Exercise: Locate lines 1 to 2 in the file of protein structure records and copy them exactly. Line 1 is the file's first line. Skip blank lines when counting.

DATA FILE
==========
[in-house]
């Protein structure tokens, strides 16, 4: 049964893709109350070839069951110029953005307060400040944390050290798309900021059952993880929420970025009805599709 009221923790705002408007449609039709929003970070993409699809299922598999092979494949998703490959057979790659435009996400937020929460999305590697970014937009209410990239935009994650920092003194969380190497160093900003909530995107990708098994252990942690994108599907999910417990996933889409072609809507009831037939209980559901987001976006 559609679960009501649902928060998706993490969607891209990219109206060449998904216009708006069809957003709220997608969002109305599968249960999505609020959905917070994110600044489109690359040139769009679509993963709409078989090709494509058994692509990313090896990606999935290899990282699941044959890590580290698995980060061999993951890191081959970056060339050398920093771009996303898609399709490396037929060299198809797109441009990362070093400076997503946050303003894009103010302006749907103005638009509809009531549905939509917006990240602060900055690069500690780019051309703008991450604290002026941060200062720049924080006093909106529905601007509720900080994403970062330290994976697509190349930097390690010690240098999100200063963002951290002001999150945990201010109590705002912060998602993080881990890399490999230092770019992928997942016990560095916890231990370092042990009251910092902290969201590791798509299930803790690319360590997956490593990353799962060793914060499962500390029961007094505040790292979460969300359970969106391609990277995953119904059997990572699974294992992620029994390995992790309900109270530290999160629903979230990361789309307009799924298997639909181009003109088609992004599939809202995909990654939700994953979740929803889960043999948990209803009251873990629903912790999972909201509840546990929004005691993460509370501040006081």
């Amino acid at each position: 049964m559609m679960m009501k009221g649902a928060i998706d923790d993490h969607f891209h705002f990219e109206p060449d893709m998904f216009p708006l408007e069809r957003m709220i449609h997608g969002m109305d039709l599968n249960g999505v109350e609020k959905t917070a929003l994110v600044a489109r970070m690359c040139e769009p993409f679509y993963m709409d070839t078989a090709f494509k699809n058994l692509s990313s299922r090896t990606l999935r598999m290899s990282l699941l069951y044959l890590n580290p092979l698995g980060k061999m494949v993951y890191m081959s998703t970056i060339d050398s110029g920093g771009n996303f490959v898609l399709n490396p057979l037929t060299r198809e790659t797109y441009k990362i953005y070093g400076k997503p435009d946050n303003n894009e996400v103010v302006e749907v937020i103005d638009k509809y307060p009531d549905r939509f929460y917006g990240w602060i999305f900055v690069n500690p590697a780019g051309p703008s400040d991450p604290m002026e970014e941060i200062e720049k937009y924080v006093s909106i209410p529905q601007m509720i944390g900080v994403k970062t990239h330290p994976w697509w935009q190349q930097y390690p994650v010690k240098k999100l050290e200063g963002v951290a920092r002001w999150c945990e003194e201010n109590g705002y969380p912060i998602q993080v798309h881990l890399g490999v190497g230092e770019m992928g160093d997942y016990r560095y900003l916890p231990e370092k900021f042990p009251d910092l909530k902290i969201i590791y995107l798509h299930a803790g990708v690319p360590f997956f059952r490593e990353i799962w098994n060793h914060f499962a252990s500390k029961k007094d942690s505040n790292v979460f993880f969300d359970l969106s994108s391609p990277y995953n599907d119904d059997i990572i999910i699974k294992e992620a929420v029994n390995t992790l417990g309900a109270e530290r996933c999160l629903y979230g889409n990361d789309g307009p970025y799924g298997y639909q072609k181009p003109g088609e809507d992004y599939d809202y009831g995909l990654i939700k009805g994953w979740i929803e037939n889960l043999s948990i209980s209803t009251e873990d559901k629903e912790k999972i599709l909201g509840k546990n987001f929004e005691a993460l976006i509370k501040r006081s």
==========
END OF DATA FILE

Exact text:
[in-house]
């Protein structure tokens, strides 16, 4: 049964893709109350070839069951110029953005307060400040944390050290798309900021059952993880929420970025009805599709 009221923790705002408007449609039709929003970070993409699809299922598999092979494949998703490959057979790659435009996400937020929460999305590697970014937009209410990239935009994650920092003194969380190497160093900003909530995107990708098994252990942690994108599907999910417990996933889409072609809507009831037939209980559901987001976006 559609679960009501649902928060998706993490969607891209990219109206060449998904216009708006069809957003709220997608969002109305599968249960999505609020959905917070994110600044489109690359040139769009679509993963709409078989090709494509058994692509990313090896990606999935290899990282699941044959890590580290698995980060061999993951890191081959970056060339050398920093771009996303898609399709490396037929060299198809797109441009990362070093400076997503946050303003894009103010302006749907103005638009509809009531549905939509917006990240602060900055690069500690780019051309703008991450604290002026941060200062720049924080006093909106529905601007509720900080994403970062330290994976697509190349930097390690010690240098999100200063963002951290002001999150945990201010109590705002912060998602993080881990890399490999230092770019992928997942016990560095916890231990370092042990009251910092902290969201590791798509299930803790690319360590997956490593990353799962060793914060499962500390029961007094505040790292979460969300359970969106391609990277995953119904059997990572699974294992992620029994390995992790309900109270530290999160629903979230990361789309307009799924298997639909181009003109088609992004599939809202995909990654939700994953979740929803889960043999948990209803009251873990629903912790999972909201509840546990929004005691993460509370501040006081």